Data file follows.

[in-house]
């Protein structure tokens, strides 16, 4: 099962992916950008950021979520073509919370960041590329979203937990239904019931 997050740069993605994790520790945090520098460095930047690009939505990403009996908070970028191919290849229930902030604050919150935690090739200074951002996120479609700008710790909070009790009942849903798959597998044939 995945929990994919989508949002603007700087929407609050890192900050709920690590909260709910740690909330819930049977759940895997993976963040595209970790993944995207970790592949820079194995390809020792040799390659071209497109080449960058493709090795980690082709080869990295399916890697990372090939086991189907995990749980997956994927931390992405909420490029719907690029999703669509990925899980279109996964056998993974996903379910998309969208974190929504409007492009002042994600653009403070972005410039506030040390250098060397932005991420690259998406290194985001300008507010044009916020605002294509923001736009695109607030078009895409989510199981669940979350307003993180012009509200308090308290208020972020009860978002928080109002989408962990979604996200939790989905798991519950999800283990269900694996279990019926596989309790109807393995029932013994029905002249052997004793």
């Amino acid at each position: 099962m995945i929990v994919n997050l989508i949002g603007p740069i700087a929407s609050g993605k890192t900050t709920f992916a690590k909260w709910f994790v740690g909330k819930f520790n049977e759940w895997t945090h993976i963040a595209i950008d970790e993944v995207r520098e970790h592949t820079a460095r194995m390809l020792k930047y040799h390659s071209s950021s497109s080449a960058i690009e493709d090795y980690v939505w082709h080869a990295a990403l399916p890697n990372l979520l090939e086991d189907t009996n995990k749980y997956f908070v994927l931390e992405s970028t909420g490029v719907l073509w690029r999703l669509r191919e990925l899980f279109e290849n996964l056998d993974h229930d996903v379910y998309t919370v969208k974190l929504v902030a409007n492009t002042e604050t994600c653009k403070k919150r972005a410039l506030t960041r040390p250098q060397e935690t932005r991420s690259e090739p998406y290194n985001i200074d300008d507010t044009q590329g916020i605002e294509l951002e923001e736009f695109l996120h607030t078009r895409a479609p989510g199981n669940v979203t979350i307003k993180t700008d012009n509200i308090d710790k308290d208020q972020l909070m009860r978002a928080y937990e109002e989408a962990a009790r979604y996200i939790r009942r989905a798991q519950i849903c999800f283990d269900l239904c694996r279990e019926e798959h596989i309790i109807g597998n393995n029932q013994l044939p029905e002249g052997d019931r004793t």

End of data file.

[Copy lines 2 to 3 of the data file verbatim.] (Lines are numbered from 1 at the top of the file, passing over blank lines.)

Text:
């Protein structure tokens, strides 16, 4: 099962992916950008950021979520073509919370960041590329979203937990239904019931 997050740069993605994790520790945090520098460095930047690009939505990403009996908070970028191919290849229930902030604050919150935690090739200074951002996120479609700008710790909070009790009942849903798959597998044939 995945929990994919989508949002603007700087929407609050890192900050709920690590909260709910740690909330819930049977759940895997993976963040595209970790993944995207970790592949820079194995390809020792040799390659071209497109080449960058493709090795980690082709080869990295399916890697990372090939086991189907995990749980997956994927931390992405909420490029719907690029999703669509990925899980279109996964056998993974996903379910998309969208974190929504409007492009002042994600653009403070972005410039506030040390250098060397932005991420690259998406290194985001300008507010044009916020605002294509923001736009695109607030078009895409989510199981669940979350307003993180012009509200308090308290208020972020009860978002928080109002989408962990979604996200939790989905798991519950999800283990269900694996279990019926596989309790109807393995029932013994029905002249052997004793």
């Amino acid at each position: 099962m995945i929990v994919n997050l989508i949002g603007p740069i700087a929407s609050g993605k890192t900050t709920f992916a690590k909260w709910f994790v740690g909330k819930f520790n049977e759940w895997t945090h993976i963040a595209i950008d970790e993944v995207r520098e970790h592949t820079a460095r194995m390809l020792k930047y040799h390659s071209s950021s497109s080449a960058i690009e493709d090795y980690v939505w082709h080869a990295a990403l399916p890697n990372l979520l090939e086991d189907t009996n995990k749980y997956f908070v994927l931390e992405s970028t909420g490029v719907l073509w690029r999703l669509r191919e990925l899980f279109e290849n996964l056998d993974h229930d996903v379910y998309t919370v969208k974190l929504v902030a409007n492009t002042e604050t994600c653009k403070k919150r972005a410039l506030t960041r040390p250098q060397e935690t932005r991420s690259e090739p998406y290194n985001i200074d300008d507010t044009q590329g916020i605002e294509l951002e923001e736009f695109l996120h607030t078009r895409a479609p989510g199981n669940v979203t979350i307003k993180t700008d012009n509200i308090d710790k308290d208020q972020l909070m009860r978002a928080y937990e109002e989408a962990a009790r979604y996200i939790r009942r989905a798991q519950i849903c999800f283990d269900l239904c694996r279990e019926e798959h596989i309790i109807g597998n393995n029932q013994l044939p029905e002249g052997d019931r004793t």